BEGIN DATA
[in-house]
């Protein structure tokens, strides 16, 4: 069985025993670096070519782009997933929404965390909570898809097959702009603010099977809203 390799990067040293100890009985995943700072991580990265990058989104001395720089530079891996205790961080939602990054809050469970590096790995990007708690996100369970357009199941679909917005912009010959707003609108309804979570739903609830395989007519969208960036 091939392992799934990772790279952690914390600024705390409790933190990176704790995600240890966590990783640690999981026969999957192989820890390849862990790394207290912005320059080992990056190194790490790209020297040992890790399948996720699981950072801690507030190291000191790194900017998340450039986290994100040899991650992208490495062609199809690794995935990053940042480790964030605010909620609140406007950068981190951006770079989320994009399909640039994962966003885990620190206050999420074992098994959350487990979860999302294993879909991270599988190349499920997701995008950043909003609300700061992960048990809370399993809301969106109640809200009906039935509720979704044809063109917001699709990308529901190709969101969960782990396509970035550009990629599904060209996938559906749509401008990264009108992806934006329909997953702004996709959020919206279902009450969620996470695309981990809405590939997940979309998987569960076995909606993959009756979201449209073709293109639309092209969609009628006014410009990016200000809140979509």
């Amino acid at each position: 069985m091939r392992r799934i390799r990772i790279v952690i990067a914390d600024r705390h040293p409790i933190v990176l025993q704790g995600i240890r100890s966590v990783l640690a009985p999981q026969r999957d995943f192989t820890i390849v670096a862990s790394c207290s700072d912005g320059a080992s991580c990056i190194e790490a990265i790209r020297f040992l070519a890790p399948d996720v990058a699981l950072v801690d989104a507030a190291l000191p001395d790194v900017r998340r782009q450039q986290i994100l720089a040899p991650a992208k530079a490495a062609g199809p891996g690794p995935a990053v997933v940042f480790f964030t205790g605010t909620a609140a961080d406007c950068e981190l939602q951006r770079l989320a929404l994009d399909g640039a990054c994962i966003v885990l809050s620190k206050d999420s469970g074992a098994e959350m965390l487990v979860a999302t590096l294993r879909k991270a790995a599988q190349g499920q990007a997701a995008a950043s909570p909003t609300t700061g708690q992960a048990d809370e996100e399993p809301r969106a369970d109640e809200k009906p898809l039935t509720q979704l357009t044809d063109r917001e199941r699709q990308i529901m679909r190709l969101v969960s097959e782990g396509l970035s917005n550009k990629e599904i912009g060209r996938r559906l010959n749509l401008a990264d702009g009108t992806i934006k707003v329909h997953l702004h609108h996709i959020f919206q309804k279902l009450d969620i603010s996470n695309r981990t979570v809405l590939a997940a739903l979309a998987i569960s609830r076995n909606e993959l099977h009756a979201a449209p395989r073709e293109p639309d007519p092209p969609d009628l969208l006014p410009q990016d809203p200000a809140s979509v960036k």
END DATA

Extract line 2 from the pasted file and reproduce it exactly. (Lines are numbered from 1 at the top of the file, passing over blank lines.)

């Protein structure tokens, strides 16, 4: 069985025993670096070519782009997933929404965390909570898809097959702009603010099977809203 390799990067040293100890009985995943700072991580990265990058989104001395720089530079891996205790961080939602990054809050469970590096790995990007708690996100369970357009199941679909917005912009010959707003609108309804979570739903609830395989007519969208960036 091939392992799934990772790279952690914390600024705390409790933190990176704790995600240890966590990783640690999981026969999957192989820890390849862990790394207290912005320059080992990056190194790490790209020297040992890790399948996720699981950072801690507030190291000191790194900017998340450039986290994100040899991650992208490495062609199809690794995935990053940042480790964030605010909620609140406007950068981190951006770079989320994009399909640039994962966003885990620190206050999420074992098994959350487990979860999302294993879909991270599988190349499920997701995008950043909003609300700061992960048990809370399993809301969106109640809200009906039935509720979704044809063109917001699709990308529901190709969101969960782990396509970035550009990629599904060209996938559906749509401008990264009108992806934006329909997953702004996709959020919206279902009450969620996470695309981990809405590939997940979309998987569960076995909606993959009756979201449209073709293109639309092209969609009628006014410009990016200000809140979509």